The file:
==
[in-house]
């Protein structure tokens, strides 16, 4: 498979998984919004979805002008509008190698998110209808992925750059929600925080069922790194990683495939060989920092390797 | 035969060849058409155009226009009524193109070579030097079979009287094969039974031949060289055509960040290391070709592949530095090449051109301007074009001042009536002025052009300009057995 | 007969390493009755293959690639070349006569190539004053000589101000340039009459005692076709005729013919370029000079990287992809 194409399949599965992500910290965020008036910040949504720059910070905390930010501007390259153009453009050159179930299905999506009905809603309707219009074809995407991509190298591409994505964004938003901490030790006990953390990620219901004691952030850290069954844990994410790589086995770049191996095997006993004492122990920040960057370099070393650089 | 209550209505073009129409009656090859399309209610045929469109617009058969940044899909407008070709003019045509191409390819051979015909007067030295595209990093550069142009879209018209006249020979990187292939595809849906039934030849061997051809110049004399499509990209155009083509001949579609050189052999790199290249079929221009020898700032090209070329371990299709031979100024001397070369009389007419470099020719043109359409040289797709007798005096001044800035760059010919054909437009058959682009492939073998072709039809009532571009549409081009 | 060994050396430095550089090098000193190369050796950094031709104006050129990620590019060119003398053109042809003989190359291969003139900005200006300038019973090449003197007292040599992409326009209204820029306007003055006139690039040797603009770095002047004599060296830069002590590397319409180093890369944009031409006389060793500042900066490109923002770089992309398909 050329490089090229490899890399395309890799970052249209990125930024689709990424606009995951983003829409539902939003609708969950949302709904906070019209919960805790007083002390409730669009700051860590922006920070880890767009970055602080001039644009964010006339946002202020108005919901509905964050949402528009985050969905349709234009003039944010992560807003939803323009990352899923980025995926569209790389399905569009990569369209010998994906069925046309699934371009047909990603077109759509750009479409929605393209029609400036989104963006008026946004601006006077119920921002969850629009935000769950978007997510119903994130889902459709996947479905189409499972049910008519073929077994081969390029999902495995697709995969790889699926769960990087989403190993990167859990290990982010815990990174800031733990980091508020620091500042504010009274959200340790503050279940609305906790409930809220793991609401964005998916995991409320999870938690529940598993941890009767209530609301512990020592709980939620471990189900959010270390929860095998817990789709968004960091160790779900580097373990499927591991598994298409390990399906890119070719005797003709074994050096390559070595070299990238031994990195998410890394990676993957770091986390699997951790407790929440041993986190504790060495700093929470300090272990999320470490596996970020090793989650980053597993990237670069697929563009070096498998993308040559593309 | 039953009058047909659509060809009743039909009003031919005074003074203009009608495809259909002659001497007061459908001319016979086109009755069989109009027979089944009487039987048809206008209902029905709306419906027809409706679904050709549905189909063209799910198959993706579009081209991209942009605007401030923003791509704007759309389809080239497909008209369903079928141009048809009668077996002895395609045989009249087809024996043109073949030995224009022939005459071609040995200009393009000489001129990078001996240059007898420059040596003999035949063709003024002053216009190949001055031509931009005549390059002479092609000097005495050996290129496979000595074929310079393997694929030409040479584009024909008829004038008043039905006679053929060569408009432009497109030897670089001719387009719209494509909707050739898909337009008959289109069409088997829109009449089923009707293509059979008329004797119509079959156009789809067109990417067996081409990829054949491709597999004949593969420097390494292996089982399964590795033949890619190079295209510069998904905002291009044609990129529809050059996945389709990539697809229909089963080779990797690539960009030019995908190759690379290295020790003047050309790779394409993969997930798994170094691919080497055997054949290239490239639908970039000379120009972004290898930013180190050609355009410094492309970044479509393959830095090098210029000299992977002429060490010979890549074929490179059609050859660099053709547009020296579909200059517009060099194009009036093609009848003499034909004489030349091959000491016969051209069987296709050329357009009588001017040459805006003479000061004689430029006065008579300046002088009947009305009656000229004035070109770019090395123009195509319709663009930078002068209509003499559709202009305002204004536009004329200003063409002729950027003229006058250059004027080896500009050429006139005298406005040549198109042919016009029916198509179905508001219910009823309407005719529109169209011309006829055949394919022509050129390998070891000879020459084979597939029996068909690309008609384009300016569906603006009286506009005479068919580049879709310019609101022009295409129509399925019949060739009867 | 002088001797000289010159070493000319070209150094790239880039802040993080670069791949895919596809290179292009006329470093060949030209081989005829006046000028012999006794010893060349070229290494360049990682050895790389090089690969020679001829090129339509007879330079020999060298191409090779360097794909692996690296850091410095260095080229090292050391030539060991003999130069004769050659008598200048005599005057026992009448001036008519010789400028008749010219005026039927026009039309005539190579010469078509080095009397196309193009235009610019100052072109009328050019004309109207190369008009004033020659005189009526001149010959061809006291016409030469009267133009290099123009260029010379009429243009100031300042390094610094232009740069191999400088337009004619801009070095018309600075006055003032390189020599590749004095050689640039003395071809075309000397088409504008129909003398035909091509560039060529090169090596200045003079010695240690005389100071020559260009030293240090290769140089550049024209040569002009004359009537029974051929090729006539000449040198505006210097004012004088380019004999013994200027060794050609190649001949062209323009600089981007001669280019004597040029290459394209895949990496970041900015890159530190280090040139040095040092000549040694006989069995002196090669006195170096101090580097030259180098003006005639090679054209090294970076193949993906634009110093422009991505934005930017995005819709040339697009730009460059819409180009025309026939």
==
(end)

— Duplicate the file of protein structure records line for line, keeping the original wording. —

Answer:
[in-house]
């Protein structure tokens, strides 16, 4: 498979998984919004979805002008509008190698998110209808992925750059929600925080069922790194990683495939060989920092390797 | 035969060849058409155009226009009524193109070579030097079979009287094969039974031949060289055509960040290391070709592949530095090449051109301007074009001042009536002025052009300009057995 | 007969390493009755293959690639070349006569190539004053000589101000340039009459005692076709005729013919370029000079990287992809 194409399949599965992500910290965020008036910040949504720059910070905390930010501007390259153009453009050159179930299905999506009905809603309707219009074809995407991509190298591409994505964004938003901490030790006990953390990620219901004691952030850290069954844990994410790589086995770049191996095997006993004492122990920040960057370099070393650089 | 209550209505073009129409009656090859399309209610045929469109617009058969940044899909407008070709003019045509191409390819051979015909007067030295595209990093550069142009879209018209006249020979990187292939595809849906039934030849061997051809110049004399499509990209155009083509001949579609050189052999790199290249079929221009020898700032090209070329371990299709031979100024001397070369009389007419470099020719043109359409040289797709007798005096001044800035760059010919054909437009058959682009492939073998072709039809009532571009549409081009 | 060994050396430095550089090098000193190369050796950094031709104006050129990620590019060119003398053109042809003989190359291969003139900005200006300038019973090449003197007292040599992409326009209204820029306007003055006139690039040797603009770095002047004599060296830069002590590397319409180093890369944009031409006389060793500042900066490109923002770089992309398909 050329490089090229490899890399395309890799970052249209990125930024689709990424606009995951983003829409539902939003609708969950949302709904906070019209919960805790007083002390409730669009700051860590922006920070880890767009970055602080001039644009964010006339946002202020108005919901509905964050949402528009985050969905349709234009003039944010992560807003939803323009990352899923980025995926569209790389399905569009990569369209010998994906069925046309699934371009047909990603077109759509750009479409929605393209029609400036989104963006008026946004601006006077119920921002969850629009935000769950978007997510119903994130889902459709996947479905189409499972049910008519073929077994081969390029999902495995697709995969790889699926769960990087989403190993990167859990290990982010815990990174800031733990980091508020620091500042504010009274959200340790503050279940609305906790409930809220793991609401964005998916995991409320999870938690529940598993941890009767209530609301512990020592709980939620471990189900959010270390929860095998817990789709968004960091160790779900580097373990499927591991598994298409390990399906890119070719005797003709074994050096390559070595070299990238031994990195998410890394990676993957770091986390699997951790407790929440041993986190504790060495700093929470300090272990999320470490596996970020090793989650980053597993990237670069697929563009070096498998993308040559593309 | 039953009058047909659509060809009743039909009003031919005074003074203009009608495809259909002659001497007061459908001319016979086109009755069989109009027979089944009487039987048809206008209902029905709306419906027809409706679904050709549905189909063209799910198959993706579009081209991209942009605007401030923003791509704007759309389809080239497909008209369903079928141009048809009668077996002895395609045989009249087809024996043109073949030995224009022939005459071609040995200009393009000489001129990078001996240059007898420059040596003999035949063709003024002053216009190949001055031509931009005549390059002479092609000097005495050996290129496979000595074929310079393997694929030409040479584009024909008829004038008043039905006679053929060569408009432009497109030897670089001719387009719209494509909707050739898909337009008959289109069409088997829109009449089923009707293509059979008329004797119509079959156009789809067109990417067996081409990829054949491709597999004949593969420097390494292996089982399964590795033949890619190079295209510069998904905002291009044609990129529809050059996945389709990539697809229909089963080779990797690539960009030019995908190759690379290295020790003047050309790779394409993969997930798994170094691919080497055997054949290239490239639908970039000379120009972004290898930013180190050609355009410094492309970044479509393959830095090098210029000299992977002429060490010979890549074929490179059609050859660099053709547009020296579909200059517009060099194009009036093609009848003499034909004489030349091959000491016969051209069987296709050329357009009588001017040459805006003479000061004689430029006065008579300046002088009947009305009656000229004035070109770019090395123009195509319709663009930078002068209509003499559709202009305002204004536009004329200003063409002729950027003229006058250059004027080896500009050429006139005298406005040549198109042919016009029916198509179905508001219910009823309407005719529109169209011309006829055949394919022509050129390998070891000879020459084979597939029996068909690309008609384009300016569906603006009286506009005479068919580049879709310019609101022009295409129509399925019949060739009867 | 002088001797000289010159070493000319070209150094790239880039802040993080670069791949895919596809290179292009006329470093060949030209081989005829006046000028012999006794010893060349070229290494360049990682050895790389090089690969020679001829090129339509007879330079020999060298191409090779360097794909692996690296850091410095260095080229090292050391030539060991003999130069004769050659008598200048005599005057026992009448001036008519010789400028008749010219005026039927026009039309005539190579010469078509080095009397196309193009235009610019100052072109009328050019004309109207190369008009004033020659005189009526001149010959061809006291016409030469009267133009290099123009260029010379009429243009100031300042390094610094232009740069191999400088337009004619801009070095018309600075006055003032390189020599590749004095050689640039003395071809075309000397088409504008129909003398035909091509560039060529090169090596200045003079010695240690005389100071020559260009030293240090290769140089550049024209040569002009004359009537029974051929090729006539000449040198505006210097004012004088380019004999013994200027060794050609190649001949062209323009600089981007001669280019004597040029290459394209895949990496970041900015890159530190280090040139040095040092000549040694006989069995002196090669006195170096101090580097030259180098003006005639090679054209090294970076193949993906634009110093422009991505934005930017995005819709040339697009730009460059819409180009025309026939």